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  1. OM2 CHAPTER 17 LEAN OPERATING SYSTEMS DAVID A. COLLIER AND JAMES R. EVANS

  2. Chapter 17 Learning Outcomes l e a r n i n g o u t c o m e s LO1Explain the four principles of lean operating systems. LO2Describe the basic lean tools and approaches. LO3Explain the concept of lean six sigma and how it is applied to improving operations performance. LO4Explain how lean principles are used in manufacturing and service organizations. LO5Describe the concepts and philosophy of just-in- time operating systems.

  3. Chapter 17 Lean Operating Systems e’regetting a lot of complaints from the nursing staff about the condition of the storeroom. They are repeatedly telling us that it is hard to locate supplies quickly—it’s too messy.” Rachel Thompson, the materials manager at Memorial Hospital, heard this comment from a staff member as they began their meeting. Another staff member, Alan, responded, “That’s not our fault. The inventory and ordering processes take too long so we need to overstock.” Rachel interrupted, “Let’s not get defensive. The overall goal is to make the storeroom easy to use. Our mission is to provide exceptional health care and having the right items in stock for the doctors and nurses is what we’re paid to do! The storeroom should be designed so that someone who has never seen it before can find an item within 30 seconds. Any ideas?”

  4. Chapter 17 Lean Operating Systems Alan replied, “What if we made it more visual—maybe color code the shelves and use simple signs? And develop some sort of labeling system on each item that will help to quickly locate any item?” Another staff member said, “We could also post a stock locator list of all of the supply items in alphabetical order on the doorway that shows the rack and shelf on which an item is located. We could also reduce the inventory by limiting the stock of items that don’t turn over quickly and eliminate any obsolete ones.” Rachel replied, “Good suggestions. I also think that we should consider restocking the storeroom at the end of each shift, rather than only once each week. Having just enough supplies on hand in the storeroom to last for the shift makes it much less cluttered and will free up some valuable space. We need to organize, sort, and standardize what we do in the storeroom. Let’s get the process rolling!” What do you think?Can you cite any personal experiences in your work or around your school where you have observed similar inefficiencies (how about your dorm or bedroom)?

  5. Chapter 17 Lean Operating Systems Lean enterpriserefers to approaches that focus on the elimination of waste in all forms, and smooth, efficient flow of materials and information throughout the value chain to obtain faster customer response, higher quality, and lower costs. Manufacturing and service operations that apply these principles are often calledlean operating systems. Lean concepts were initially developed and implemented by the Toyota Motor Corporation.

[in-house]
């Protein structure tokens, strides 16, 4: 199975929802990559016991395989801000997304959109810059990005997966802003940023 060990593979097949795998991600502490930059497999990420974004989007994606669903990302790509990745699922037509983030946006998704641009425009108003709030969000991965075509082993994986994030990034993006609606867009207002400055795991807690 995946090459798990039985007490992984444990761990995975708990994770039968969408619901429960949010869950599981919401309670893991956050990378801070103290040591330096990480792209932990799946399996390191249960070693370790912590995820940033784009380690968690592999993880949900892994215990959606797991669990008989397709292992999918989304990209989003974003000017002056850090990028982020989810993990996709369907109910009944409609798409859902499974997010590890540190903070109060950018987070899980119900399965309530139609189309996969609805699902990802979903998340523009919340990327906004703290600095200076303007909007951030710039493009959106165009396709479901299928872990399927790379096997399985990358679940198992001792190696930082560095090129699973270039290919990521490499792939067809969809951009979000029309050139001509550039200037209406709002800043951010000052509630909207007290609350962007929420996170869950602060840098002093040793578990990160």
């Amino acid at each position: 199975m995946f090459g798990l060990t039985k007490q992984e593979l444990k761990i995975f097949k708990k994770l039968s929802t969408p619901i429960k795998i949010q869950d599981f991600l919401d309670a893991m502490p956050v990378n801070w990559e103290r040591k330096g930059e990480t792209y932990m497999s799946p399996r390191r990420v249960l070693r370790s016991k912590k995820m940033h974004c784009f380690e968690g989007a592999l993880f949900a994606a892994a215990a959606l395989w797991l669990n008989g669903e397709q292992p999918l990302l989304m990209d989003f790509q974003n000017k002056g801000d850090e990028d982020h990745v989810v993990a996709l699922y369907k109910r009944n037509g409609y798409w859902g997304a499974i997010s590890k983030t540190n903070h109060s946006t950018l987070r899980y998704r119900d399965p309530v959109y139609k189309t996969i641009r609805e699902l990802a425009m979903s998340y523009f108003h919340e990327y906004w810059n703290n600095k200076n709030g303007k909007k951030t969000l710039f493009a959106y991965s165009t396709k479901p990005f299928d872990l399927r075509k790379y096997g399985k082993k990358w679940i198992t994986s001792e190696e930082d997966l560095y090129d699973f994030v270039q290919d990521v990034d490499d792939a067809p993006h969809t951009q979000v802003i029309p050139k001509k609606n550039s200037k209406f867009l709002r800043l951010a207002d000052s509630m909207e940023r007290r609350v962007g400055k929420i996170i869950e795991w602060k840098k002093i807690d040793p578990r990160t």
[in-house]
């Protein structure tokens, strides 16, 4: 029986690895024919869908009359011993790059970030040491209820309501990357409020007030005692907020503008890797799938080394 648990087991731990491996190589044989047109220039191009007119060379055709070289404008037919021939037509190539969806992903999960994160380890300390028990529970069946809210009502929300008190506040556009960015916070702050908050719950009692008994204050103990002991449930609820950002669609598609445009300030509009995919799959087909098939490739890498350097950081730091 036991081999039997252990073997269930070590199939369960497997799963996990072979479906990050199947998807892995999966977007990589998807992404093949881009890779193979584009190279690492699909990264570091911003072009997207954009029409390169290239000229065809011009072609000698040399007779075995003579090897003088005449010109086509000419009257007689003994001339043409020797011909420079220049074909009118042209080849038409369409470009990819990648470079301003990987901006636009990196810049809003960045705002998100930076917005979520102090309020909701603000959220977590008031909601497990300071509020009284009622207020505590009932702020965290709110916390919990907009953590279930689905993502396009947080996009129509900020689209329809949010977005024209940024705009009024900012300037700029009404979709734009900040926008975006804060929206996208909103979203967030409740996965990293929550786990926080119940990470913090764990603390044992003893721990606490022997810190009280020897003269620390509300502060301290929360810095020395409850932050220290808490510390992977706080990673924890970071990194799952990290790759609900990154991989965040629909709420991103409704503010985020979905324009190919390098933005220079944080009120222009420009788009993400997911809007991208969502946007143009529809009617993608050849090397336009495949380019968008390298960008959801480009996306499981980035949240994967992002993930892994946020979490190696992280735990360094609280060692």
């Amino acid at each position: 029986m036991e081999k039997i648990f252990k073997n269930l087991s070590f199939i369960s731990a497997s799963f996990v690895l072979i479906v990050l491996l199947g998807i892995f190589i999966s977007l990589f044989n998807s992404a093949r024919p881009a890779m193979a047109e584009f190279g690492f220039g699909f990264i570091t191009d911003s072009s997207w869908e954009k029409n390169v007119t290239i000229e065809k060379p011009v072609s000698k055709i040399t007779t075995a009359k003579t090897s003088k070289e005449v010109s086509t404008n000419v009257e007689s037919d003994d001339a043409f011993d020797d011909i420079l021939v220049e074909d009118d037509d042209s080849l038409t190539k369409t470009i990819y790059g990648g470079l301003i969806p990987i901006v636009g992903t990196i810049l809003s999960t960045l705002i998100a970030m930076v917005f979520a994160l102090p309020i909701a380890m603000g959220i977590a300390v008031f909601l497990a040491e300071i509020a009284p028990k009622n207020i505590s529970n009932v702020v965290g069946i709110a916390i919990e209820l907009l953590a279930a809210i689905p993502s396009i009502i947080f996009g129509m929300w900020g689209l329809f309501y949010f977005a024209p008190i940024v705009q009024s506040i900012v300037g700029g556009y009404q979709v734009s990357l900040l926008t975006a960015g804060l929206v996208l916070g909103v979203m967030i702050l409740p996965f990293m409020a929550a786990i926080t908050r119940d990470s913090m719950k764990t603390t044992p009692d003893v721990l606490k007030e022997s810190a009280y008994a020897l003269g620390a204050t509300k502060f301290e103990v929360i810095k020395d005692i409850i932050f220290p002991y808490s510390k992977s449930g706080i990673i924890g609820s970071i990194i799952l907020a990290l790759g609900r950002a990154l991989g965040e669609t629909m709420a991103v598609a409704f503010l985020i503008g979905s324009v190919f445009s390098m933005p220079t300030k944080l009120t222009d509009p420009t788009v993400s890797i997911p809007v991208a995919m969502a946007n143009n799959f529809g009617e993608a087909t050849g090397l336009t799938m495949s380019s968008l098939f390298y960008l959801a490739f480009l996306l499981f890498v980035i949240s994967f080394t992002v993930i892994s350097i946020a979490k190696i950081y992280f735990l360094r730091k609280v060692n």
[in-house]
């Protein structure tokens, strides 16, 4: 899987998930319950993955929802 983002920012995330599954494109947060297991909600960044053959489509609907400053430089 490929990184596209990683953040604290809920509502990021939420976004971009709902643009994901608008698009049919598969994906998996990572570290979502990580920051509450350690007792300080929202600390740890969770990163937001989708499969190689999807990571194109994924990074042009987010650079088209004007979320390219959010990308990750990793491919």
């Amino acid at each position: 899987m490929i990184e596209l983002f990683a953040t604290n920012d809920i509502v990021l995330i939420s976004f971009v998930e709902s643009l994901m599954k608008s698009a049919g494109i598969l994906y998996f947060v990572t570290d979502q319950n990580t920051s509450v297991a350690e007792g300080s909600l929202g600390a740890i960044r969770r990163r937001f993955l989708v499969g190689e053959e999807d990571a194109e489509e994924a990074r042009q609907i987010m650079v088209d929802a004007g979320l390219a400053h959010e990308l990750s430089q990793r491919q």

6. Chapter 17 Lean Operating Systems • FourBasic Lean Principles • Elimination of Waste: Eliminate any activities that do not add value in an organization. Includes overproduction, waiting time, processing, inventory, and motion. • Increased Speed and Response: Better process designs allow efficient responses to customers’ needs and the competitive environment. • Improved Quality: Poor quality creates waste, so improving quality is essential to the lean environment. • Reduced Cost: Simplifying processes and improving efficiency translates to reduced costs.

  7. Exhibit 17.1 Common Examples of Waste in Organizations

  8. Exhibit Extra A Water-Level Analogy of Waste

  9. GoLean With Heijunka Just off the shop floor at ESCO Corp.’s Plant No. 3 in the Portland area is a tower of homemade cardboard cubbyholes, called heijunka box. According to Wikipedia, heijunka refers to the concept of smoothing production, and a heijunka box is a specific tool used in the process. The heijunkabox system is a system of boxes much like a mailroom set of boxes attached to a wall. Each column of boxes representing a specific period of time, such as a shift or a day, and each row corresponds to a product. Colored cards representing individual jobs (kanban cards) are placed on the heijunka box to provide a visual representation of upcoming production, making it easy to see what type of jobs are queued for production and for when they are scheduled.

  10. Chapter 17 Lean Operating Systems At ESCO, the heijunka box symbolizes a revolution—how ESCO and dozens of other local companies are helping each other get lean. “We all know it’s an incredibly competitive and changing world out there,” says ESCO’s Dale Gehring, the former manager for the company’s Plant No. 3. “The continuous improvement, and achieving operational excellence through lean methods, is our best shot at being successful.” Faced with a shrinking local labor pool and growing overseas competition, Portland-area manufacturers have been searching for ways to adapt. Chief among them, Gehring and others say, is an embrace of the lean production philosophy.

  11. Chapter 17 Lean Operating Systems • Lean Tools and Approaches • The 5S principles are as follows: • Sort: each item is in the proper place. • Set in order: arrange materials so that they are easy to find and use. • Shine: clean work area. • Standardize: formalize procedures and practices. • Sustain: keep the process going.

  12. Chapter 17 Lean Operating Systems • Lean Tools and Approaches • The 5Ss • 5S Principles are used to create a clean and well-organized work environment. • Messy and disorganized workplaces waste time, energy, and resources.